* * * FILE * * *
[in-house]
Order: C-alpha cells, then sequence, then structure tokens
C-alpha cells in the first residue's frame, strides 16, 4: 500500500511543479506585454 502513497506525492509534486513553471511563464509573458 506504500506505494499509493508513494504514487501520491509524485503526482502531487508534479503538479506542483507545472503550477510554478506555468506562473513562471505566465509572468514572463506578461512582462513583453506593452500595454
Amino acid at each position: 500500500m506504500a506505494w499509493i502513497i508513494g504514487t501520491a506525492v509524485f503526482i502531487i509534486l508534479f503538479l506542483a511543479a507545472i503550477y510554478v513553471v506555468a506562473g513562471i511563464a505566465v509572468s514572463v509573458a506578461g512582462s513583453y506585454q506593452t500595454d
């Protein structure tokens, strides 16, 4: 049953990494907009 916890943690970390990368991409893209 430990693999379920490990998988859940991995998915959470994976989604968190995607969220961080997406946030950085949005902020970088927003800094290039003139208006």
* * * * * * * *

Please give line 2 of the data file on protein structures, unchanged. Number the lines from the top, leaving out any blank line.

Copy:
Order: C-alpha cells, then sequence, then structure tokens